Administrators bought dozens of the $500 tablets at a discount rate from Apple and loan them to sixth graders through seniors.School officials said iPads work better than laptops. Columbia Independent School Teacher Doug Sept said, “We’ve seen a lot of advantages as far as portability goes. The students are able to access their files easier because we are using so many internet-based options and cloud computing which allows students to save files wirelessly.”
The iPad ecosystem is extremely large, diverse and robust; with over 500,000 available for download. There are numerous applications that educators can use for elementary as well as higher grades.The Android tablet market place is also growing extremely rapidly and educators can leverage these applications to deliver a truly enriching experience for the students.
The costs of textbooks is spirally upwards every year. Average college textbook cost is around $100. The average student spends almost $1000 a year on textbook with little or no use later on. The iPads generally cost districts between $500 and $600, depending on the exact model purchased. However, the competition in the tablet market place is starting to drive the purchase price downward, resulting in substantial savings when compared to the total yearly cost of the textbooks.
The USA today article also mentions that Apple officials say they know of more than 600 districts that have launched what are called "one-to-one" programs, in which at least one classroom of students is getting iPads for each student to use throughout the school day. Nearly two-thirds of them have begun since July, according to Apple. In Massachusetts, every student at Burlington High School near Boston will also start the year with new school-issued iPads, each loaded with electronic textbooks and other online resources in place of traditional bulky texts. Burlington High principal Patrick Larkin calls the $500 iPads a better long-term investment than textbooks, though he said the school will still use traditional texts in some courses if suitable electronic programs aren't yet available. He also feels that the iPads will give the kids a chance to use much more relevant materials. The iPad adoption is also on the rise in many urban districts in New York City, Chicago.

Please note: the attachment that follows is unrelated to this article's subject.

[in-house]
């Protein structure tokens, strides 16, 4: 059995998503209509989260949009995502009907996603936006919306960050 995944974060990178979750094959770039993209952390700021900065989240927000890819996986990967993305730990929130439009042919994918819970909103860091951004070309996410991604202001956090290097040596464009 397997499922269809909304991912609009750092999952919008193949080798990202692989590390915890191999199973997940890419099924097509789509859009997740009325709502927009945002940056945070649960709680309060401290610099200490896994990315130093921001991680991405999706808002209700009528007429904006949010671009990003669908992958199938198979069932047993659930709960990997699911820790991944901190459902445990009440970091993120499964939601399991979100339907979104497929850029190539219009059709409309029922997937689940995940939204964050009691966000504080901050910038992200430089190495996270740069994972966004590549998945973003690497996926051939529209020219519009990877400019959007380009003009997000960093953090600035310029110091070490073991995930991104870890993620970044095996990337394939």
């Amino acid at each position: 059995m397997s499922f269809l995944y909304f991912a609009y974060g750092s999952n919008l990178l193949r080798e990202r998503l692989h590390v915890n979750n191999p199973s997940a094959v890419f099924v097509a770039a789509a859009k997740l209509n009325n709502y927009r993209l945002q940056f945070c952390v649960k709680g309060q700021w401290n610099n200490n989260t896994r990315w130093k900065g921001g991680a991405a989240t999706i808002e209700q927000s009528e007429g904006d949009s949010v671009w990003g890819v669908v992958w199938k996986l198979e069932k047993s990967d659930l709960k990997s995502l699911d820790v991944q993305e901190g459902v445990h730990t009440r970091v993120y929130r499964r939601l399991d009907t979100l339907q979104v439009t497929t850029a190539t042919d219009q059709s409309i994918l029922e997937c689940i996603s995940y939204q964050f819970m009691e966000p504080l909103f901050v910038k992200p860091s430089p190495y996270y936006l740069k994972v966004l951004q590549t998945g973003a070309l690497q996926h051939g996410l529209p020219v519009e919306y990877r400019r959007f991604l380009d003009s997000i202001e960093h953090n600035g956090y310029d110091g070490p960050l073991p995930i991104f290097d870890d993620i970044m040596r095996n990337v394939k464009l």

The iPad and the tablet category certainly have a tremendous potential as a game changer in the education sector. The two videos embedded underneath show how schools are using the tablets in innovative ways to increase instructional quality, increase student involvement, engagement and overall learning experience. The full benefits of the tablet in the classroom will only be realized when we give the teachers and students the opportunity to use them in a meaningful way. I believe that tablets will open up new methods of teaching and learning and will be a great asset in the educators toolkit. Testing the use of tablets in a pilot study test environment before a full rollout will help school administrators determine the right infrastructure needed to support these devices. It should be noted that the iPad or other tablets are not the end all in providing our students with a great learning experience. The devices themselves and the technology are only an enabler. They certainly have benefits in the classroom, however they cannot substitute the need for strong curriculum and skilled teachers. Ultimately it is the school curriculum, the instructional methods that use technology in an innovative and appropriate way, and the students desire to learn; all coupled together that make education a really rewarding and enriching experience.